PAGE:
at the Washington Redskins, a professional football team
that works closely with the Leukemia & Lymphoma Society.
A team representative told Hernandez-Aldama to contact
medical oncologist Mark Levis at the Johns Hopkins Kimmel
Cancer Center in Baltimore. Hernandez-Aldama made phone
calls and turned to Facebook and Twitter, telling her contacts she had cancer and needed to get in touch with Levis.
Less than a day after she was diagnosed, Levis called her
after reviewing her test results. On the call, he made it clear
just how advanced her cancer was.
“He said, ‘Get on a plane, and get here right away. There’s
a bed waiting for you. You can’t wait,’ ” she says. Levis said
Hernandez-Aldama had cytogenetically normal AML,
meaning she had a shortage of white blood cells, red blood
cells and platelets, making her susceptible to infections,
fatigue, weakness and abnormal bleeding. Forty to 50
percent of people with AML have this type of disease.
Hernandez-Aldama and her husband arranged for
Gabriel to stay with her mother in Atlanta, but she didn’t
expect to be away from her son for long. After all, as a
health reporter, she had interviewed people being treated
for cancer who were living at home. “I thought I was going
to get a little chemo, and then I’d see him in two weeks,”
she says of Gabriel.
When she got to the hospital,
Hernandez-Aldama learned from
Levis that AML is treated with
multiple rounds of chemotherapy
that could last up to a year.
From the end of January to mid-August, she stayed at the hospital for several cycles of intense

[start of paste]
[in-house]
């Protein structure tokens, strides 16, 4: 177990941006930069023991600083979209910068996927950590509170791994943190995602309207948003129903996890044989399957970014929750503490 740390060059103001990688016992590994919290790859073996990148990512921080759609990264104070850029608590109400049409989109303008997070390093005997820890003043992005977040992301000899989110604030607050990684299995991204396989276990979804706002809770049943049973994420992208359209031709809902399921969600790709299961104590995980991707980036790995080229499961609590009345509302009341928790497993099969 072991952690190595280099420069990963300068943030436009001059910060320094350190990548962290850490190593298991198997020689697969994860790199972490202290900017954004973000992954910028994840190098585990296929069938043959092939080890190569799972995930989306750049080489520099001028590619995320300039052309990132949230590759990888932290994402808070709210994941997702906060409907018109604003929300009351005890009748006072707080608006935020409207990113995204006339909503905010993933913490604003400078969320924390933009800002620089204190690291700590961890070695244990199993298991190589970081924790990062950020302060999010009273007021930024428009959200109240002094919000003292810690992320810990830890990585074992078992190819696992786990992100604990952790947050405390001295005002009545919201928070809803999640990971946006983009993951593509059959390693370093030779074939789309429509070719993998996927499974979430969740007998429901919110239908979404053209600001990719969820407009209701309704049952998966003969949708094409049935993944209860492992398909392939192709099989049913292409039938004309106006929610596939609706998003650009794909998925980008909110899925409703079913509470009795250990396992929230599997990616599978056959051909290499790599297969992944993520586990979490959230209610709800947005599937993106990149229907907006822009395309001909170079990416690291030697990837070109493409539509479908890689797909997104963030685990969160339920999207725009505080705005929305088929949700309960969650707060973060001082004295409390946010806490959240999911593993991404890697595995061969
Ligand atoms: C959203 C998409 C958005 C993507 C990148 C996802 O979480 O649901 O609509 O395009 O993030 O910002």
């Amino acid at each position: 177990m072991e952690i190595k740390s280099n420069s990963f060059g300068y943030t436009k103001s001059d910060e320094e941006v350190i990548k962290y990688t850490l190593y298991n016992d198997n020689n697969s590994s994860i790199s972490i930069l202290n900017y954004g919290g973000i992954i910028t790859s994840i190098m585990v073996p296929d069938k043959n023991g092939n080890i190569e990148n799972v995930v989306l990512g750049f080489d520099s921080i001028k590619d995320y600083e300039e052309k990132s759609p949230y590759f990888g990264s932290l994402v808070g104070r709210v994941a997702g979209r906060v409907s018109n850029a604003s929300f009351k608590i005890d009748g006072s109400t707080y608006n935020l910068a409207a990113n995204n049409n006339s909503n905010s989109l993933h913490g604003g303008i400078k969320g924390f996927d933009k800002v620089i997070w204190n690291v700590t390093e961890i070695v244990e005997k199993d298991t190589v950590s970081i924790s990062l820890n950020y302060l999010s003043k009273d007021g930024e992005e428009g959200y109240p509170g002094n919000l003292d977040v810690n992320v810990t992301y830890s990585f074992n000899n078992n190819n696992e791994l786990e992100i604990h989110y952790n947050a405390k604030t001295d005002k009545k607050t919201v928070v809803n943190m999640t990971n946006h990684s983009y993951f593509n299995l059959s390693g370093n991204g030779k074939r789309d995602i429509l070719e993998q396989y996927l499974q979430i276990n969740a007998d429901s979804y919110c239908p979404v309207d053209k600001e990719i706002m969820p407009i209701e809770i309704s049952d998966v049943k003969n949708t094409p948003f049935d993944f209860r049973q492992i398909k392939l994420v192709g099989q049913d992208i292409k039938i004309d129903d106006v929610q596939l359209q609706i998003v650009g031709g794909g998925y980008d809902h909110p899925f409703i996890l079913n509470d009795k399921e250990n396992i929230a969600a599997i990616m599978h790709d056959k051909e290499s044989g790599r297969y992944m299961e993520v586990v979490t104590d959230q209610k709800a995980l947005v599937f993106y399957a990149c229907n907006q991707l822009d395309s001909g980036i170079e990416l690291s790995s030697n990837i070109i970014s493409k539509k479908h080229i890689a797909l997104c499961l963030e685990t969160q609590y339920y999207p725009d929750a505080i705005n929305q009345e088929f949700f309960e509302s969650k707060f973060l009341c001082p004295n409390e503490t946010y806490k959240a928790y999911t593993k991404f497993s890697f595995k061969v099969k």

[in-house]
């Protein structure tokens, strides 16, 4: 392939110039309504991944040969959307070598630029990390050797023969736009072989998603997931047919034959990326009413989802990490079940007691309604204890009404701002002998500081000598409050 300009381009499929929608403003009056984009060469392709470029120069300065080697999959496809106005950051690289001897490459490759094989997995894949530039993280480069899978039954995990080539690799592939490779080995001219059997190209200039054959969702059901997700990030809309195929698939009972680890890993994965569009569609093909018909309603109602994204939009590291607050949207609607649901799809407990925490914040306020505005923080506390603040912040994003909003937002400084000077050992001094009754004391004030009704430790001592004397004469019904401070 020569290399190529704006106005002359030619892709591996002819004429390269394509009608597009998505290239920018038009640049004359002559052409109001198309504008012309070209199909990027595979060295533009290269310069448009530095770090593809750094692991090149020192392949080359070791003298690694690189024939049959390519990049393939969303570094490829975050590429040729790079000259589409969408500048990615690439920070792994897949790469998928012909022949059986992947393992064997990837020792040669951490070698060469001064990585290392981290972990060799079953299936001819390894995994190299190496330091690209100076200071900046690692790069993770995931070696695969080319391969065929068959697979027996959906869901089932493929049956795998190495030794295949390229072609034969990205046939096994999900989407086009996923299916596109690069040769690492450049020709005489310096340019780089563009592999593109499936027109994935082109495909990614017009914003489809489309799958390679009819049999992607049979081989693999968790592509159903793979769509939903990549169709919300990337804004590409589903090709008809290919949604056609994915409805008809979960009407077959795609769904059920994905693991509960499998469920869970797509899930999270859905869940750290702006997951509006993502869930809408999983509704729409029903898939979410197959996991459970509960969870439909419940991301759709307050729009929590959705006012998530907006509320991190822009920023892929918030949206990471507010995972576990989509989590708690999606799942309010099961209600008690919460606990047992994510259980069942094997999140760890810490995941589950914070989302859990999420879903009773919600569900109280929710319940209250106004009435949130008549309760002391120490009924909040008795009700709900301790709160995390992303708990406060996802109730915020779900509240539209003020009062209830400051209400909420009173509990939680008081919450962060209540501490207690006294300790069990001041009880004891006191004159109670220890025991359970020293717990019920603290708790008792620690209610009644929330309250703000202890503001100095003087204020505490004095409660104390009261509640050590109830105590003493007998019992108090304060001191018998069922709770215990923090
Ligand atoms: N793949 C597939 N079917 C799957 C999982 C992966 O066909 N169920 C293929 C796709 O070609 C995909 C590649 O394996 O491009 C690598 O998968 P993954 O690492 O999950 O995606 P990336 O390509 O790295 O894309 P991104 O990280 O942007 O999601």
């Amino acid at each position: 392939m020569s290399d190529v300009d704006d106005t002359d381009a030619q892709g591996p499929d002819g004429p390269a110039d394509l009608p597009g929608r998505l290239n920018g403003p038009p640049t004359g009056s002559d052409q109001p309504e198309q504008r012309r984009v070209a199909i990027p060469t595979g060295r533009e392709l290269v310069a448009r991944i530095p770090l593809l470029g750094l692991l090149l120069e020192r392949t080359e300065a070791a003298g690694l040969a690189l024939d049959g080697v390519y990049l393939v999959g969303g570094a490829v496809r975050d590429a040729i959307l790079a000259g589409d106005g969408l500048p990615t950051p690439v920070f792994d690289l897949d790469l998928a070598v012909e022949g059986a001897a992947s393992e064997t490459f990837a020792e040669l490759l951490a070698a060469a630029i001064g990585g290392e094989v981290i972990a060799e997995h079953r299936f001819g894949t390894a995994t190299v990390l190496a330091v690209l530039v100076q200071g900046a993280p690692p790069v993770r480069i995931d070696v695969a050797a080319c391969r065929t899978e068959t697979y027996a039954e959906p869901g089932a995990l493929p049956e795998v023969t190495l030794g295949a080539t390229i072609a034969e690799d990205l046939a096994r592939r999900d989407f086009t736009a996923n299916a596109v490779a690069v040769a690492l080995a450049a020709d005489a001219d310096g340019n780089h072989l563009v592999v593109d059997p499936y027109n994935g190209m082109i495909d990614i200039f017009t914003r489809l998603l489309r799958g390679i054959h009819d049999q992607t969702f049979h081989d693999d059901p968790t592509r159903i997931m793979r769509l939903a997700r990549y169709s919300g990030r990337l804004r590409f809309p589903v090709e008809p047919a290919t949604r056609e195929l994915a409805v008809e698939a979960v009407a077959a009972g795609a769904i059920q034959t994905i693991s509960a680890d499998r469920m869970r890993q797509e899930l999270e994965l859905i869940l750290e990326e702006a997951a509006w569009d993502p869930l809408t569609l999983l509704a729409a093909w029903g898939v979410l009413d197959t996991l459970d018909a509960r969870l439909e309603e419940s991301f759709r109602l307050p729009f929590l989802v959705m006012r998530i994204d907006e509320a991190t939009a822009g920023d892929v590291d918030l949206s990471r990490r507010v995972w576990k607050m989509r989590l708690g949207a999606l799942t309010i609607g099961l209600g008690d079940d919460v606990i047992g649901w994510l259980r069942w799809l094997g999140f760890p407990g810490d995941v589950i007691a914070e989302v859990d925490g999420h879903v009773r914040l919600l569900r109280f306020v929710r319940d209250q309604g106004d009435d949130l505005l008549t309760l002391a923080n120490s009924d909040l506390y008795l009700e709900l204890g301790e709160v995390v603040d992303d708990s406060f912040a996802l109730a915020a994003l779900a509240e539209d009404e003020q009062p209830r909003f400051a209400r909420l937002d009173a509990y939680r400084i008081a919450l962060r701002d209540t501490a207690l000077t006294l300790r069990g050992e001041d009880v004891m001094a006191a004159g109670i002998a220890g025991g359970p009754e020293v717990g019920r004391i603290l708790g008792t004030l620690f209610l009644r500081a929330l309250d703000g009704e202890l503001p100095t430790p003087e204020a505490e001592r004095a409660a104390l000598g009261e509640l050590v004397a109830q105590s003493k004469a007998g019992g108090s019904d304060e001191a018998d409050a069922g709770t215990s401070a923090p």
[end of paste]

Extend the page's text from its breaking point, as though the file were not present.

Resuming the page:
chemotherapy, each lasting
40 days or more, followed by a
two-week break between each
round. Side effects included
exhaustion, mouth sores,
muscle pain and chills. The
treatments also destroyed her normal cells along with
leukemia cells, which caused her to have neutropenia—low
levels of the white blood cells called neutrophils that help
fight infection. Hernandez-Aldama often felt too weak to
get out of bed, but she forced herself to walk laps around
the hospital floor.
While in treatment, she was alone for most of the day
until Cesar finished work and visited in the evening. She
was able to see Gabriel only during the two-week breaks
between cycles. Her eyes well up with tears when she
describes phone calls with Gabriel during her hospital
stay. “How many more sleeps?” he would ask, meaning
how many more nights before he would see his mother.
Not knowing the answer, Hernandez-Aldama would
simply say, “Soon, baby, soon.”
In August 2014, Hernandez-Aldama completed her
fourth round of chemotherapy and went home. Her doctor
told her a follow-up bone marrow biopsy would look for
abnormal blood cells; if none were spotted, she would be
in remission. In early September, the biopsy was per-
formed. As part of a study she had signed up for, research-
ers also examined the bone marrow’s stem cells, the
enjoys a board game with
her husband, Cesar, and son,
Gabriel, at their Ashburn,
“It’s not about
It’s about preparing
your body and mind
for the fight.”